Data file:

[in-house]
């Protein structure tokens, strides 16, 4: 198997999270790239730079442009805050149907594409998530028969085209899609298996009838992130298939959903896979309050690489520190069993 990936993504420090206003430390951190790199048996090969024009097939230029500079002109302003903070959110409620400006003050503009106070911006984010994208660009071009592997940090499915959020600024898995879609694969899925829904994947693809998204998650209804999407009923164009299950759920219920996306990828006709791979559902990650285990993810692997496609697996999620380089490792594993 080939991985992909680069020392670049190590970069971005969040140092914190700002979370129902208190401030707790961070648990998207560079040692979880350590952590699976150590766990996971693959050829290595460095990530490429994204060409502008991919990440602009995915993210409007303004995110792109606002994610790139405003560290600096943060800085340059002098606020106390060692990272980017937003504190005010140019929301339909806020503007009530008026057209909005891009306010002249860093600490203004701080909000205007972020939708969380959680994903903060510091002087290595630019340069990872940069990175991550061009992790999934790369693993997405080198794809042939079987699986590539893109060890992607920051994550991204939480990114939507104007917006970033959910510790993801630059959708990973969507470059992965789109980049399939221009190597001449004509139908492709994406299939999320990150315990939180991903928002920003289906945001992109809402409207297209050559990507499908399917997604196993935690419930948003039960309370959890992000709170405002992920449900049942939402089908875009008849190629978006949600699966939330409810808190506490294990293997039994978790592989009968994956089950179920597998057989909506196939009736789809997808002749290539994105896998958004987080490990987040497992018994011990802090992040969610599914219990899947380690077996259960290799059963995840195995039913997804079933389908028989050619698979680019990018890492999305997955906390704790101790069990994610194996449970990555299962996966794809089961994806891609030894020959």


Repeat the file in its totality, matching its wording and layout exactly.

[in-house]
């Protein structure tokens, strides 16, 4: 198997999270790239730079442009805050149907594409998530028969085209899609298996009838992130298939959903896979309050690489520190069993 990936993504420090206003430390951190790199048996090969024009097939230029500079002109302003903070959110409620400006003050503009106070911006984010994208660009071009592997940090499915959020600024898995879609694969899925829904994947693809998204998650209804999407009923164009299950759920219920996306990828006709791979559902990650285990993810692997496609697996999620380089490792594993 080939991985992909680069020392670049190590970069971005969040140092914190700002979370129902208190401030707790961070648990998207560079040692979880350590952590699976150590766990996971693959050829290595460095990530490429994204060409502008991919990440602009995915993210409007303004995110792109606002994610790139405003560290600096943060800085340059002098606020106390060692990272980017937003504190005010140019929301339909806020503007009530008026057209909005891009306010002249860093600490203004701080909000205007972020939708969380959680994903903060510091002087290595630019340069990872940069990175991550061009992790999934790369693993997405080198794809042939079987699986590539893109060890992607920051994550991204939480990114939507104007917006970033959910510790993801630059959708990973969507470059992965789109980049399939221009190597001449004509139908492709994406299939999320990150315990939180991903928002920003289906945001992109809402409207297209050559990507499908399917997604196993935690419930948003039960309370959890992000709170405002992920449900049942939402089908875009008849190629978006949600699966939330409810808190506490294990293997039994978790592989009968994956089950179920597998057989909506196939009736789809997808002749290539994105896998958004987080490990987040497992018994011990802090992040969610599914219990899947380690077996259960290799059963995840195995039913997804079933389908028989050619698979680019990018890492999305997955906390704790101790069990994610194996449970990555299962996966794809089961994806891609030894020959």